Health Systems Strengthening & Equity
USAID invests in health systems strengthening (HSS) to promote country ownership and sustainability, scale-up solutions, and promote greater efficiencies in investments. Sustained improvements to reproductive, maternal, newborn and child health (RMNCH) cannot be achieved through a stand-alone program or individual interventions. High-impact interventions can only be sustained at scale if they are integrated into existing health system structures and processes, with simultaneous efforts to address the weaknesses within those same structures and processes that constrain performance.
By undertaking system strengthening activities that directly support delivery of high-impact RMNCH interventions, MCSP left behind managers at national, sub-national and facility levels more capable of mobilizing available resources and addressing existing and future system bottlenecks to achieve sustained quality and coverage. Strengthening the health system does not just mean working in one of the six health system building blocks – achieving sustained health system improvements requires changing how the system works. HSS means going beyond building block inputs to purposely managing interactions between different parts of the system, and changing policies, organizational structures, and behaviors that drive system performance to improve equity, coverage, quality and efficiency.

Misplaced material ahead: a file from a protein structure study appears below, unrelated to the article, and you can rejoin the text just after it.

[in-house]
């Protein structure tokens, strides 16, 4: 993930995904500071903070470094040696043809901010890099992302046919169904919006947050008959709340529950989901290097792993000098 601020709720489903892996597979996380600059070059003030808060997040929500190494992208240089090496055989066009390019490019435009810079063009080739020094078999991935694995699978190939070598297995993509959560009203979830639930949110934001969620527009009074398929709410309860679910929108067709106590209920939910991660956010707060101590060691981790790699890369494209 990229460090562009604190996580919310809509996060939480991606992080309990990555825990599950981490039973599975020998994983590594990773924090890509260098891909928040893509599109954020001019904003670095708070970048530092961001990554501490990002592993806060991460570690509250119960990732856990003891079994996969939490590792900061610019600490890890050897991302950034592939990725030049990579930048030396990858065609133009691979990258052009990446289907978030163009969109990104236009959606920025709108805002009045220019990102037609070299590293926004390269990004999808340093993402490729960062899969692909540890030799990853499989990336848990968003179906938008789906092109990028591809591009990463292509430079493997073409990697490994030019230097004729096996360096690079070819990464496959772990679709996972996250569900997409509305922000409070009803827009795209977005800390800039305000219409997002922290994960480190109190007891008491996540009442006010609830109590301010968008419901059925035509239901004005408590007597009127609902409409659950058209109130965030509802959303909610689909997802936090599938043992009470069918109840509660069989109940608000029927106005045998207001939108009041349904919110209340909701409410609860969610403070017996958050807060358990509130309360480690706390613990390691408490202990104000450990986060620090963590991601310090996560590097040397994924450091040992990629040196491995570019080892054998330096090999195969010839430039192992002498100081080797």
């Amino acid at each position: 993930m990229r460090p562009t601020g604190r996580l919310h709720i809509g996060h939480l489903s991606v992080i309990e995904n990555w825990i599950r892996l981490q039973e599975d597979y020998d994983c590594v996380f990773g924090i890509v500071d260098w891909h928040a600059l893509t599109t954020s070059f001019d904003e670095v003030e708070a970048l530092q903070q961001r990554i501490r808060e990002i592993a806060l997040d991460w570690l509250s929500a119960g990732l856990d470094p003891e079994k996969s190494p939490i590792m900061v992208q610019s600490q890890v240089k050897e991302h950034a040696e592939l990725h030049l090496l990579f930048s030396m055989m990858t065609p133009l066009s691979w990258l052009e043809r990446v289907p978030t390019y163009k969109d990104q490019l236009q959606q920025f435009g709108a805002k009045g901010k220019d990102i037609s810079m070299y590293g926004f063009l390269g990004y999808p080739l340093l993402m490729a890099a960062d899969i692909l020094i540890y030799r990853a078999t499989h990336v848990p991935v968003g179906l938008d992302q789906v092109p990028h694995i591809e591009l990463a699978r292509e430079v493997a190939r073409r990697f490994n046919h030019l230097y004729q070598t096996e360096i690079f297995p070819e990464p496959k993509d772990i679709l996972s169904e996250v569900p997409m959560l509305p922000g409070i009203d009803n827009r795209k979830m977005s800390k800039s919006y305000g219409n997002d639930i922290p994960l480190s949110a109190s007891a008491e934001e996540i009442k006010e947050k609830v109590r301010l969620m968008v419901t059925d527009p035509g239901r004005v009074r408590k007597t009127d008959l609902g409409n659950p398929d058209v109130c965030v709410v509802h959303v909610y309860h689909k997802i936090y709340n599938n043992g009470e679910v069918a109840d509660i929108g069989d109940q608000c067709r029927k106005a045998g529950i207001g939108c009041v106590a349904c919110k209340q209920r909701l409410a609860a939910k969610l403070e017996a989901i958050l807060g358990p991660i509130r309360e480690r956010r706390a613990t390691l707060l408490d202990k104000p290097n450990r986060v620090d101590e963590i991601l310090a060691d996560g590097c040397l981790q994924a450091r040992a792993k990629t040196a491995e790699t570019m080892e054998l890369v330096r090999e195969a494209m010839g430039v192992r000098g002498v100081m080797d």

Because MCSP focused on improved RMNCH outcomes, its approach to HSS focuses on barriers that directly affect service delivery. By assisting managers to harness system-wide HSS initiatives to support RMNCH objectives and piloting HSS approaches that are important to RMNCH performance, MCSP identified and prioritized addressing the system weaknesses that can have the maximum impact on RMNCH outcomes.
MCSP assisted countries to provide high quality sustainable RMNCH services at scale by:
- Assisting district health managers to identify — and alleviate — system bottlenecks that constrain high-quality services;
- Ensuring decision-makers understand the cost of high-impact RMNCH interventions, encouraging them to allocate sufficient resources to sustain high coverage and quality at scale; and
- Strengthening health worker motivation, support and accountability systems to complement innovative capacity building methods, ensuring health workers are not only well-trained, but also motivated and supported to provide high-quality services, and held accountable to managers and users.